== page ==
bipole iii transmission project update

Background on Bipole III
Manitoba Hydro is proposing to build a new 500 kilovolt transmission line from northern Manitoba
(northeast of Gillam) to Winnipeg (see figure 1). The line is called “Bipole III”. Manitoba Hydro
states that the line is required for the reliability of Manitoba’s energy system as well as future
energy needs within Manitoba.
In 2007, the Manitoba Government agreed that Bipole III should be built and decided it would
go down the west side of Manitoba --- instead of the east side. In arriving at this decision, the
Manitoba Government did not consult with the MMF or consider Metis rights, interests or way
of life on the west side of the province in any way. It is the MMF’s position that this decision
breached the Crown’s constitutional duties owing to the Manitoba Metis community.
Because of the Manitoba Government’s decision, Bipole III will now be over 1,300 kilometers
long and cost approximately $3.1 billion to build. It will be much bigger in length and more
expensive than if the line went down the east side of the province. Many Manitobans are
concerned about the additional costs of the line. Some believe that the line is not being built
for “system reliability” or the “actual needs” of ordinary Manitobans, but is mainly being built to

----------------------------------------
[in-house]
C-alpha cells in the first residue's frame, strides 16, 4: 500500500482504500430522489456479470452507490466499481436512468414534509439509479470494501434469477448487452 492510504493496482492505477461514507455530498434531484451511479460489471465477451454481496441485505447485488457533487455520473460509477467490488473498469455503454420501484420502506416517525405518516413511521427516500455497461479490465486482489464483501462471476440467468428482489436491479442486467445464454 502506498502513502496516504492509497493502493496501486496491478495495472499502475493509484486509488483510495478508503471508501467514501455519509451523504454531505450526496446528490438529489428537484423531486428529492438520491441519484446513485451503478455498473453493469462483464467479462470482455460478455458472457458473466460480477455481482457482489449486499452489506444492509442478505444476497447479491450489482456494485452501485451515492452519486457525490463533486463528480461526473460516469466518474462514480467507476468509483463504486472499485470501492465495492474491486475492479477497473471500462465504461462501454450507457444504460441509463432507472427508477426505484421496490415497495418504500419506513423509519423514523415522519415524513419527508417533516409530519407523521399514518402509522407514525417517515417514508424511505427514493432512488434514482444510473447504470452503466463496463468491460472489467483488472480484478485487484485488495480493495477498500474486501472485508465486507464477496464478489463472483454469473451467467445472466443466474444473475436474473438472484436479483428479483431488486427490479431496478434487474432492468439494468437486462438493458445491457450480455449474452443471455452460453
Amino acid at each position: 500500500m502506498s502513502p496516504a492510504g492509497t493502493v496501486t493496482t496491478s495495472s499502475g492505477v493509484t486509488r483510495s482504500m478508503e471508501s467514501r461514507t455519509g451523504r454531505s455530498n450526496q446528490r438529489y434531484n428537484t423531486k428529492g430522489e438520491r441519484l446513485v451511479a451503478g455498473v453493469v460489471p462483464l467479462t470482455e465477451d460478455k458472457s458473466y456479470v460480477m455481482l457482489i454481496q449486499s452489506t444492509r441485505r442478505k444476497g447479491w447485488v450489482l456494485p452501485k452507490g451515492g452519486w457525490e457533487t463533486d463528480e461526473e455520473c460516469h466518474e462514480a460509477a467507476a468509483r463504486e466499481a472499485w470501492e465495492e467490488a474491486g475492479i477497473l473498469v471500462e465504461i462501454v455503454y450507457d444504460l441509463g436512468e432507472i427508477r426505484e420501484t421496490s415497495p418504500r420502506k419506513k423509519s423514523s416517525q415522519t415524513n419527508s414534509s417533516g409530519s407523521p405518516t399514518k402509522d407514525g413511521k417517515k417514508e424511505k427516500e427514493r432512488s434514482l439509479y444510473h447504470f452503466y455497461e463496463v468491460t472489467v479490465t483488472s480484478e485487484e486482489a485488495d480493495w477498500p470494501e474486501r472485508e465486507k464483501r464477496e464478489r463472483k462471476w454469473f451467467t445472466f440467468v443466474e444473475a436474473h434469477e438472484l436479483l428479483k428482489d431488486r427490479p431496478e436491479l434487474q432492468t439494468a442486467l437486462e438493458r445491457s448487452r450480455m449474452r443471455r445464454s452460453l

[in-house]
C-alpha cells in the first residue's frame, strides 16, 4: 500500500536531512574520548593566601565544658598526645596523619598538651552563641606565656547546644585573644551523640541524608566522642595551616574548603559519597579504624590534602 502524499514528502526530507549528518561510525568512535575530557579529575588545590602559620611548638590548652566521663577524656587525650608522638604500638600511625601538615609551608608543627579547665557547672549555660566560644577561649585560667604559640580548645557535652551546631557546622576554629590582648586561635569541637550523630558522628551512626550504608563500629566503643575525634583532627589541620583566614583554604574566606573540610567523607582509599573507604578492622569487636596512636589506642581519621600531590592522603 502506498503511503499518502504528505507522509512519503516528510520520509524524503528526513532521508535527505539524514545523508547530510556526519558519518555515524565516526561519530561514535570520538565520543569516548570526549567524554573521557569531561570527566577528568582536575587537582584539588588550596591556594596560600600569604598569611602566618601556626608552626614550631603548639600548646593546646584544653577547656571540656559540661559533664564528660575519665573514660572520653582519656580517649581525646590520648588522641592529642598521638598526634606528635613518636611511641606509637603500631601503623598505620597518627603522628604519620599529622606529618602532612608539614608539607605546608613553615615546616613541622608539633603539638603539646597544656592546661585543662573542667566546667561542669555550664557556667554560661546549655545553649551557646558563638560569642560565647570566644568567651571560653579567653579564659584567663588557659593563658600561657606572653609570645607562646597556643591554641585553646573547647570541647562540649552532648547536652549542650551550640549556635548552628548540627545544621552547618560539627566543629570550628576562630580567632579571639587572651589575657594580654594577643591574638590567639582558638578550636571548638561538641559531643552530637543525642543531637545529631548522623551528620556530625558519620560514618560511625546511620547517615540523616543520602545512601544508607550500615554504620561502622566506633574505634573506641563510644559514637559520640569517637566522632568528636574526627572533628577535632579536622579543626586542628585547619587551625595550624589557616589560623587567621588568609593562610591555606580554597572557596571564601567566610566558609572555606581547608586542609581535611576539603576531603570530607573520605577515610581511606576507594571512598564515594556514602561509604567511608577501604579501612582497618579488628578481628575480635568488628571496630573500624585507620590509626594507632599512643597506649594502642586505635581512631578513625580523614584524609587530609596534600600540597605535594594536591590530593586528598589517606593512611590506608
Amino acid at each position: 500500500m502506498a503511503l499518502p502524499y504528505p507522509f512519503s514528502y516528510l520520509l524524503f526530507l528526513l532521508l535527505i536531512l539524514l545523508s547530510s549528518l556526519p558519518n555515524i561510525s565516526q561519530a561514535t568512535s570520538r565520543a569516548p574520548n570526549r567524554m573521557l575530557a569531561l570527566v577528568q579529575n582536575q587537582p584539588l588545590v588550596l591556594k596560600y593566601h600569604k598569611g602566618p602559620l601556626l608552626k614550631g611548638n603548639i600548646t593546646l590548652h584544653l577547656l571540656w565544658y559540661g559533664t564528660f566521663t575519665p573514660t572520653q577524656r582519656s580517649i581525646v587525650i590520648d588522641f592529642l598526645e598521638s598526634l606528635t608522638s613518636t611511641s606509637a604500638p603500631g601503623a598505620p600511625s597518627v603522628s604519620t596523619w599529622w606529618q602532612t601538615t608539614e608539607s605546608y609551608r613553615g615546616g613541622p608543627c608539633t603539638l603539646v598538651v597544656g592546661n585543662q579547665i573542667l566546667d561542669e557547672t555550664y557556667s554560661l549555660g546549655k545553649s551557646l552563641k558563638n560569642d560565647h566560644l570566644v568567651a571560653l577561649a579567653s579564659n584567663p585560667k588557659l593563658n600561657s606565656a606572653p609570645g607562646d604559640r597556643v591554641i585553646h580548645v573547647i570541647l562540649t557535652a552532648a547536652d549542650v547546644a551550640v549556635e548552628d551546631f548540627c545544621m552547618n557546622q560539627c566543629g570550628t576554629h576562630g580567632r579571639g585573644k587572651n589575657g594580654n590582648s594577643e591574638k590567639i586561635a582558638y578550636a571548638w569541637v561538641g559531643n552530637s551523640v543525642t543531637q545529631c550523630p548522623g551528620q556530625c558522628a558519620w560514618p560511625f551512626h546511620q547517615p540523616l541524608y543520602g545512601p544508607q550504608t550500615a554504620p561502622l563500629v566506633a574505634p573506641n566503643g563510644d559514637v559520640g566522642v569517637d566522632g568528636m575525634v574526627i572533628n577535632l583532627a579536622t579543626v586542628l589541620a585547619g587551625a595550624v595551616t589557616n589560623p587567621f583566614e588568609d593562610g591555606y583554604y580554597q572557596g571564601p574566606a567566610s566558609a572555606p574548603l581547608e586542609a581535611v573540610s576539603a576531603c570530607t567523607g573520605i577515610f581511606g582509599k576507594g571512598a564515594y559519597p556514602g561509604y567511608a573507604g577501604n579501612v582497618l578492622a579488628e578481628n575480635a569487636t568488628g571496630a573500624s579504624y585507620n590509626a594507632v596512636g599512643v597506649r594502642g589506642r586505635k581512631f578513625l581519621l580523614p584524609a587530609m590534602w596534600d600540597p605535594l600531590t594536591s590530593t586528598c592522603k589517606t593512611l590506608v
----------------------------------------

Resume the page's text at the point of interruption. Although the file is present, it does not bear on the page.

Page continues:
export power to the United States --- at great expense to Manitoban taxpayers.
The MMF and Bipole III
While the MMF has been closely watching the ongoing political controversies about Bipole III,
its main focus has been on understanding and stopping the significant impacts this project
could have on Metis rights, interests and way of life for generations to come. Protecting Metis
rights is the responsibility of the MMF --- as your Metis Government. Pursuant to Resolution
#8, the MMF is tasked with ensuring the Manitoba Metis community is meaningfully consulted.
In order to make sure Metis rights and interests are respected and protected, the MMF hired
well-known Metis rights lawyers – Jean Teillet and Jason Madden – to represent the Manitoba
Metis Community in relation to this project. It has hired well-respected experts to undertake
Metis-specific environmental work in relation to the project, including, a Metis Traditional Land
Use and Knowledge Study (“TLUKS”).1 It has also been aggressively engaging both Manitoba
Hydro and the Manitoba Government in order to make sure the Manitoba Metis community’s
concerns are known.
The MMF has made it abundantly clear that it will not allow another major infrastructure project
to be pushed through by the Manitoba Government, and its agent Manitoba Hydro, without
respecting and dealing with Metis rights and interests. Canada’s Constitution is clear: the
Crown cannot simply do whatever it wants to our traditional territory without consulting and
accommodating Manitoba Metis. Put simply, if the Manitoba Government and Manitoba Hydro
think they can continue to treat the Manitoba Metis as second class Manitobans and aboriginal
peoples – as has been the historic practice – they have another thing coming.
A copy of the MMF’s TULKS as a part of Manitoba Hydro’s environmental assessment for Bipole III is at:
Bipole III Transmission Project Update | September 2012
Bipole III Transmission Project Update | September 2012
The MMF has been preparing to do whatever it has to in order to ensure Metis rights and
interests are not ignored or brushed aside – yet again – by the Manitoba Government. Bipole
III’s current route goes through the heart of the Manitoba Metis community’s traditional territory.
The MMF has significant concerns about the impact of this project on Metis rights, interests